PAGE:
Article Summary:Business innovation must come from your core competency to be successful.
Successful innovations bring value to customers. However, not every successful innovation brings value to the organization providing it. Therein lies one of the great problems of innovation.
In order to innovate effectively, an organization must keep in mind both what is of value to its customers and what is the impact on the organization's highest priority outcomes. To increase the chances of making this happen, the key is to first define the business you are in and the core aspects of your business. (A terrific resource on this concept is Profit By The Core: Growth Strategies In An Era Of Turbulence by Chris Zook and James Allen.)
Rather than staying on a theoretical level, let's examine a variety of examples.
The Walt Disney Company is in the entertainment business. Their core business activities revolve around entertaining all members of the family. If they were to sell guests electronic travel systems for their cars that would help them find the best way to Walt Disney World from anywhere in the U.S., they would be adding value to their customers. However, this is not a form of entertainment. Consequently, the small amount of revenue they would generate would substantially reduce their focus on their core business. Therefore, this would not be an effective innovation. However, if they provided electronic travel systems that also provided songs from various Disney movies, then they would be providing entertainment.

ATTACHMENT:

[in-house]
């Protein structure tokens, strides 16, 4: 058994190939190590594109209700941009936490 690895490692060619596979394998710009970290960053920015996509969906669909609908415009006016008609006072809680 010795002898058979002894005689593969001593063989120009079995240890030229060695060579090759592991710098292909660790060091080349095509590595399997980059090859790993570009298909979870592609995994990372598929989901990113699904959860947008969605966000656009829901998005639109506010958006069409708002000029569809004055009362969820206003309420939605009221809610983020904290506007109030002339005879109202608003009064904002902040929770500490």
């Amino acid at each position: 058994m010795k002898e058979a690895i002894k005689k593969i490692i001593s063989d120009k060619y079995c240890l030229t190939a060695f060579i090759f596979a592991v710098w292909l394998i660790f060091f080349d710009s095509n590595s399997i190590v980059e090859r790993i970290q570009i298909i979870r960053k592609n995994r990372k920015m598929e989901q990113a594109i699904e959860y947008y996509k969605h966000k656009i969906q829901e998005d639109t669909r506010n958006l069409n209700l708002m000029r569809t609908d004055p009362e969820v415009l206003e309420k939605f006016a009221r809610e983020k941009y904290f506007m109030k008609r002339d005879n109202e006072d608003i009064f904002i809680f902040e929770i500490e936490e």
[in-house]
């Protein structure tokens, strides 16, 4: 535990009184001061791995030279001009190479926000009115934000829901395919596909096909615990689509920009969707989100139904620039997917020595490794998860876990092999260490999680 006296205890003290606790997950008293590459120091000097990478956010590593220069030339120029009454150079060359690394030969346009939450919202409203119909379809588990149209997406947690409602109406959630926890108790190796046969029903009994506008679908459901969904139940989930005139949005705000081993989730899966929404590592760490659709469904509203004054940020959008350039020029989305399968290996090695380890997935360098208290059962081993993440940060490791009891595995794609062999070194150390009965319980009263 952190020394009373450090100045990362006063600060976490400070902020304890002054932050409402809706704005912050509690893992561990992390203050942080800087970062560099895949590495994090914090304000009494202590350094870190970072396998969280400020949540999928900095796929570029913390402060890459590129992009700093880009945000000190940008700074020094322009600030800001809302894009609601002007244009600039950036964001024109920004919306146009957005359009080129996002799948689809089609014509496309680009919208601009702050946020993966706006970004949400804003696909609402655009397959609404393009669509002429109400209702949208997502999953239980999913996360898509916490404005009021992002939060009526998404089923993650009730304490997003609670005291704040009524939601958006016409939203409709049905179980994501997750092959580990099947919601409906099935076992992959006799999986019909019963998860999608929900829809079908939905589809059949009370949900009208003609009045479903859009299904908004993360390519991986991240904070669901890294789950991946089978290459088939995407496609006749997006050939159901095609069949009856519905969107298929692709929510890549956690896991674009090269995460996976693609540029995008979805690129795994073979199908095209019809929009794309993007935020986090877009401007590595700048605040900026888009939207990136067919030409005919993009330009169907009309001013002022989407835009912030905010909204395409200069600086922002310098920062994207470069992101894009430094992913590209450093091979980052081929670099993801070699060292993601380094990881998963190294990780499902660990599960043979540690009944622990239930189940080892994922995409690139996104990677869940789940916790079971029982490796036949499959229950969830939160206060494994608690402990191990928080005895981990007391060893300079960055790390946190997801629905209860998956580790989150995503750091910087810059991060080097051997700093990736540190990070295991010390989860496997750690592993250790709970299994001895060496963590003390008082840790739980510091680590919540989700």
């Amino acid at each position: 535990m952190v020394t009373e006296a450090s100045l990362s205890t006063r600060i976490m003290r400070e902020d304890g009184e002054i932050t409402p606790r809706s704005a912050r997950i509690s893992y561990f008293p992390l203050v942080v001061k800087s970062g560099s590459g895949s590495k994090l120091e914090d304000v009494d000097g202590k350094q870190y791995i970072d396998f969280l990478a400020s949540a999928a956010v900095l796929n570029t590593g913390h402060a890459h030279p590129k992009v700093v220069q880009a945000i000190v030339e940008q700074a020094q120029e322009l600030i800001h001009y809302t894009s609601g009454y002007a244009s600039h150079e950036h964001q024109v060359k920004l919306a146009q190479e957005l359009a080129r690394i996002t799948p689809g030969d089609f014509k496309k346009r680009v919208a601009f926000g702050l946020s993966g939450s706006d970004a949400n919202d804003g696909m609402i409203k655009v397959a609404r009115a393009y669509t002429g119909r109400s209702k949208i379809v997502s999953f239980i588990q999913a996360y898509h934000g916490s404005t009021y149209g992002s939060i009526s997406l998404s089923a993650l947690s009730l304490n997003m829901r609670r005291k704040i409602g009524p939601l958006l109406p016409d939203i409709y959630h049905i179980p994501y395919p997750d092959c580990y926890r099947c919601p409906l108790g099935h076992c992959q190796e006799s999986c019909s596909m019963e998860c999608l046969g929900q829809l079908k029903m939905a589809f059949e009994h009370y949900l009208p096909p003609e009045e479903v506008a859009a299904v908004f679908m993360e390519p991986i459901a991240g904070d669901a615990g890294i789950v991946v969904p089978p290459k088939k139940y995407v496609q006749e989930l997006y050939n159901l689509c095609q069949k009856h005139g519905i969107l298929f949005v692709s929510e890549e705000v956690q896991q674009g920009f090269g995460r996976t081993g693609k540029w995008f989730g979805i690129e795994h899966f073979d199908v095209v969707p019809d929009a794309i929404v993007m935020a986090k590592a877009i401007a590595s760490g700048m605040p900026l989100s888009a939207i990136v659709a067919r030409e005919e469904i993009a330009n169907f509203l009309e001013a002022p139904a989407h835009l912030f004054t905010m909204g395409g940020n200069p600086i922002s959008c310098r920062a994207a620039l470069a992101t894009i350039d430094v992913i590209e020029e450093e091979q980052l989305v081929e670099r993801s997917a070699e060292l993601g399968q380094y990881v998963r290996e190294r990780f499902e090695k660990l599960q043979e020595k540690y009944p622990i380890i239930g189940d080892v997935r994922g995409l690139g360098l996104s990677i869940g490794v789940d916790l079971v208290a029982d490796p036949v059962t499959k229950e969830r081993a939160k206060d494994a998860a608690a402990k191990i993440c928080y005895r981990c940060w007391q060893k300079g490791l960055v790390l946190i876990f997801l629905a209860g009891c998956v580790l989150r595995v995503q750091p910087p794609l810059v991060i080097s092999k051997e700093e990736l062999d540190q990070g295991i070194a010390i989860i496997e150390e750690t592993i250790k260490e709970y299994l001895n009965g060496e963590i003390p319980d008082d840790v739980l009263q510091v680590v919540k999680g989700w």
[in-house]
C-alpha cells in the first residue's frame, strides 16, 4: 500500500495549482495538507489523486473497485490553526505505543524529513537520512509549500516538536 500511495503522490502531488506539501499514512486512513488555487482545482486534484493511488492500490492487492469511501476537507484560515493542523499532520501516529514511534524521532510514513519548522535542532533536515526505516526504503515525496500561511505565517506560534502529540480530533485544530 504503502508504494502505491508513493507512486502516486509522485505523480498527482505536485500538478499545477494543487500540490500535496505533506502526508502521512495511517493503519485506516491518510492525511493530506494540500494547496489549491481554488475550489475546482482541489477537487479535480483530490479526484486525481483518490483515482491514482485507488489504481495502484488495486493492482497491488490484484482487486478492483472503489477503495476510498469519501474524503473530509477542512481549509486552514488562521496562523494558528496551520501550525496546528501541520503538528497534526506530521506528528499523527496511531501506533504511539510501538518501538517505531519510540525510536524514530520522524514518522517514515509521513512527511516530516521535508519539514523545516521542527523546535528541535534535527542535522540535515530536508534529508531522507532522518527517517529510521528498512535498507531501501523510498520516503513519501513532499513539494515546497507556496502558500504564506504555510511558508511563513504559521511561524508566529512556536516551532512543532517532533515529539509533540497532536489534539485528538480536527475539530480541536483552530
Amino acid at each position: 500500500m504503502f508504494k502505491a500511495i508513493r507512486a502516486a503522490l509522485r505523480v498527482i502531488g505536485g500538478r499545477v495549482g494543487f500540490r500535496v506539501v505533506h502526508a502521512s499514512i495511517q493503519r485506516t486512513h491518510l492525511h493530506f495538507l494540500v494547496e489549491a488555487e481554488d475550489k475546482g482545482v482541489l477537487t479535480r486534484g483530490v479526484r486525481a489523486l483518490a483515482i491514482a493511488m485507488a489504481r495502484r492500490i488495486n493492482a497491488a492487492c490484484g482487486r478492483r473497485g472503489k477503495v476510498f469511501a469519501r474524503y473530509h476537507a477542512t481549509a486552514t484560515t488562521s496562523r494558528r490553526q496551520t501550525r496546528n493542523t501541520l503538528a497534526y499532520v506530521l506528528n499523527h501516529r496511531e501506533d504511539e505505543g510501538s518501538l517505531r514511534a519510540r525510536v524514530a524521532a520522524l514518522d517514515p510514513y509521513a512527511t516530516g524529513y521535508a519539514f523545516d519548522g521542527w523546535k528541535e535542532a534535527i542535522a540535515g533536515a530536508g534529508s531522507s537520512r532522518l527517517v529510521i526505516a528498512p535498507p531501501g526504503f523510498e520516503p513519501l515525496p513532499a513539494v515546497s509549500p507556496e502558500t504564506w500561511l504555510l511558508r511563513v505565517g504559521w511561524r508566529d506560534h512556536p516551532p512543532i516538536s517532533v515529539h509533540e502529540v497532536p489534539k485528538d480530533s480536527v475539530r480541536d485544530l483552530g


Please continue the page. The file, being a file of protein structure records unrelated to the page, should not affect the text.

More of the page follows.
Southwest Airlines defines itself as providing short trips, cheap fares and good humor. An added value to customers would be a full breakfast buffet outside of each gate. However, this doesn't fit within the definition of their business. An innovation they might consider is to partner with Krispee Kreme Donuts and have them sell their donuts at the Southwest gates. This way customers could have another option in addition to peanuts and it would still fit within the fun atmosphere.
McDonald's is all about friendly crew quickly serving hot and fresh food in clean and convenient restaurants. Having a bookstore within a McDonald's restaurant would add value to the customers, but it doesn't fit within the definition of their business. However, a device that automatically cleans the grease and crumbs off of the tables would be an innovation that fits within their core business areas of cheap, fast and fun.
What is your business? Define it clearly. What are the core areas of your business? Define them clearly. Then look for opportunities to add more value to your customers within those core areas.
As a consultant and professional speaker, Dan Coughlin works with executives and entrepreneurs to accelerate their critical business outcomes. His clients include McDonald's, Coca-Cola, Marriott, Citigroup, St. Louis Cardinals, SBC Communications, Auxeris Therapeutics, Fru-Con, McCarthy Construction and more than 70 other organizations. He specializes in leadership, management, teamwork, innovation, branding and strategy. He has more than 100 free articles on his website, www.thecoughlin company.com.